Political and business news in Luxembourg frequently mentions a ‘tripartite’ for this or a ‘tripartite’ for that. But what on earth are tripartites and how did they come about?
As I was becoming familiar with Luxembourg’s news, I kept hearing about ‘tripartite’ meetings, but had only a vague understanding of what that meant. For example:
- In November 2020, I learnt that Luxair were engaged in ‘tripartite talks’ over jobs.
- In January 2021, I found out that steel company ArcelorMittal had signed a tripartite agreement with the government and trade unions.
- In July 2021, I read that CSV MP Marc Spautz was ‘in favour of a tripartite’. In favour of a tripartite of what? For what?
I was determined to make sense of these stories, and deepen my own knowledge about Luxembourg’s public affairs. So here’s my attempt to explain the system, which was also a learning journey for myself. Am I now an expert on it? By no means, so please share in the comments below if you’ve had direct experience of the system or have further insight to provide.
What is a tripartite?
In its simplest form, a tripartite is a series of formal meetings between the government, employers and trade unions or workers’ representatives. These meetings could concern a proposed legislative change which affects employment in one or several sectors, or a major decision by a company that will affect its workers, such as restructuring and lay-offs, or substantive changes to working conditions.
The Grand Duchy is not the only country to formalise its labour relations in such a way. Germany has its Work Councils, where employees have a say in board decisions. Belgium has its system of organised collective bargaining. Luxembourg’s system combines elements of its neighbours’ systems with features specific to the Grand Duchy.
In theory, at least, the tripartite has symbolic value beyond the format of institutionalised meetings. It is conceived of as a fundamental part of the ‘Luxembourg Model’, the country’s approach to managing social and economic relations. By enabling a continuous ‘trialogue’, i.e. conversation between three parties, it is seen as a way of bridging the gap between workers, employers and the rest of society, as represented by the government.
A potted history
To understand how the tripartite came about, we must first cast ourselves back to the nineteenth century.
Large deposits of iron ore were discovered in the country’s south, and by the 1870s Luxembourg’s Industrial Revolution was kicking off in earnest, with a number of steel companies setting up shop around Rodange and Dudelange – leading to an influx of mainly Italian migrants to work in the steel mills.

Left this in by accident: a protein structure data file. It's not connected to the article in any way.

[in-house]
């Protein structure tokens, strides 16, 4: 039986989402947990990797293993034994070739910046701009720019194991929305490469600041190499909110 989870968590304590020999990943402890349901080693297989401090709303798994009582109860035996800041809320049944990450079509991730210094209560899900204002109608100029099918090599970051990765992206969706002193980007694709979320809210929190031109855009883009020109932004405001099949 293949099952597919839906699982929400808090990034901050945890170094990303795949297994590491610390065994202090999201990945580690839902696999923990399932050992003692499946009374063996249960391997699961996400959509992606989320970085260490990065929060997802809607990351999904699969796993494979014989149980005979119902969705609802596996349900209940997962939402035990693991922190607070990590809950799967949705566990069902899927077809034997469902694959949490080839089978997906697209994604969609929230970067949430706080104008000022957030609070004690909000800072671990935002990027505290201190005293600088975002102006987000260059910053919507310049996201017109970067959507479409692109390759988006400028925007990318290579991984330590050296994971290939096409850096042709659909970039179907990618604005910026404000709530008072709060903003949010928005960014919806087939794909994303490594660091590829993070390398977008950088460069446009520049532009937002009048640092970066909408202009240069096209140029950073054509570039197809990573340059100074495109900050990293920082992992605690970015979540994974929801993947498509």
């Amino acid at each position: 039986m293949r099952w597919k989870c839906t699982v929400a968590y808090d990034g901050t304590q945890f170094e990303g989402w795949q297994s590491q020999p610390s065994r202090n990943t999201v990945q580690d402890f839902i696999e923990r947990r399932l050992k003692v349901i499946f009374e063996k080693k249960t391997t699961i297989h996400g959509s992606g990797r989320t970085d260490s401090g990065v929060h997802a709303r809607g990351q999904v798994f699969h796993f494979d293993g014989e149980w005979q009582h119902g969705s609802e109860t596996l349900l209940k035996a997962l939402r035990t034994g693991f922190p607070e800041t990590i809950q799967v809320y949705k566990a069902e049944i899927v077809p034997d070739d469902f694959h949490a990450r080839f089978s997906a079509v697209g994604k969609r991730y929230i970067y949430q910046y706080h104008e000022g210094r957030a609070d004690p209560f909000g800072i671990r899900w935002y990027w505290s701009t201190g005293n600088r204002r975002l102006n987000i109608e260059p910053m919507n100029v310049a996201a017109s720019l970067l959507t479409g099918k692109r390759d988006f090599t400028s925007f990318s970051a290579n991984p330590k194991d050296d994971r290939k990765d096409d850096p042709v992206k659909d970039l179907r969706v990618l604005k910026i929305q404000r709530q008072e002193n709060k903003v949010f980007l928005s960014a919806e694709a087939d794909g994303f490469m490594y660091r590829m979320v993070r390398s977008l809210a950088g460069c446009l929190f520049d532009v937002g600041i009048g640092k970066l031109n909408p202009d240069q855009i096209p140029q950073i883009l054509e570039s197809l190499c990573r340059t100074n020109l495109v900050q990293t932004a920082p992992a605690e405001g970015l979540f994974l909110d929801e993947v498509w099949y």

These laid the foundations for Luxembourg’s steel industry. To this day, ArcelorMittal, the world’s largest steel producer, is headquartered in Luxembourg City.
In the mid-1970s, however, a severe steel crisis hit the Grand Duchy, lasting a full ten years from 1975 to 1985. The crisis led to the disappearance of iron ore mining, and caused profound implications for jobs, technology, production capacity and Luxembourg’s institutional setup. Between 1974 and 1992, steel production dropped by 50%: a hammer blow to this strategically important industry.
The government was determined to rescue the steel industry. / © Steelworks, Esch-sur-Alzette, Luxembourg, May 1995 sludgegulper
The unrest caused by the crisis forced the government to take action. The Law of 26 July 1975 enabled the government to implement measures intended to slow, or even halt, job loss. It created the Economic Committee in a ‘tripartite’ format, responsible for closely monitoring the economic situation.
As the crisis continued to worsen, in 1977 the government brought in the ‘Tripartite Steel Conference’, which reported to authorities with a plan to ensure full employment. In December of that year, it was institutionalised as the ‘Tripartite Coordination Committee’. Saving steel had become a top government priority.
With minds focused by the severity of the situation, government, employers and unions agreed through a series of intensive tripartite talks on an agreement to restructure and modernise the steel industry. Crucially, the agreement reached in March 1979 also protected thousands of steel worker jobs.
With the tripartite talks being perceived as a huge success, the government went on to set up tripartites in different sectors of the economy. Thus, what had been a specific measure to tackle a specific crisis, became entrenched as a uniquely Luxembourgish way of managing industrial relations.
The tripartite today
The tripartite has become well and truly embedded in Luxembourg’s institutional culture. The Economic Committee created in 1975 is still standing, as is the Tripartite Coordination Committee formed in 1977, albeit now with a wider remit on reaching consensus on key economic and social matters.
In addition, the Tripartite Steel Conference has helped to avoid further job losses in the steel sector, although it lacks the relevance it once did at the height of Luxembourg’s steel-dependant economy.
Another key body is the Economic and Social Council (conseil economique et social, or CES), which serves as a national forum to debate and advise on legislative and regulatory measures affecting specific sectors, or the economy as a whole. It is composed of representatives for employers, employees, as well as the government.
The newest pillar of the tripartite system is the Permanent Committee on Labour and Employment, created by the law of 21 December 2007. It is chaired by the Minister of Labour and Employment, currently Dan Kersch, and meets at least three times a year to research economic conditions and the current state of unemployment, as well as working standards and health and safety at work.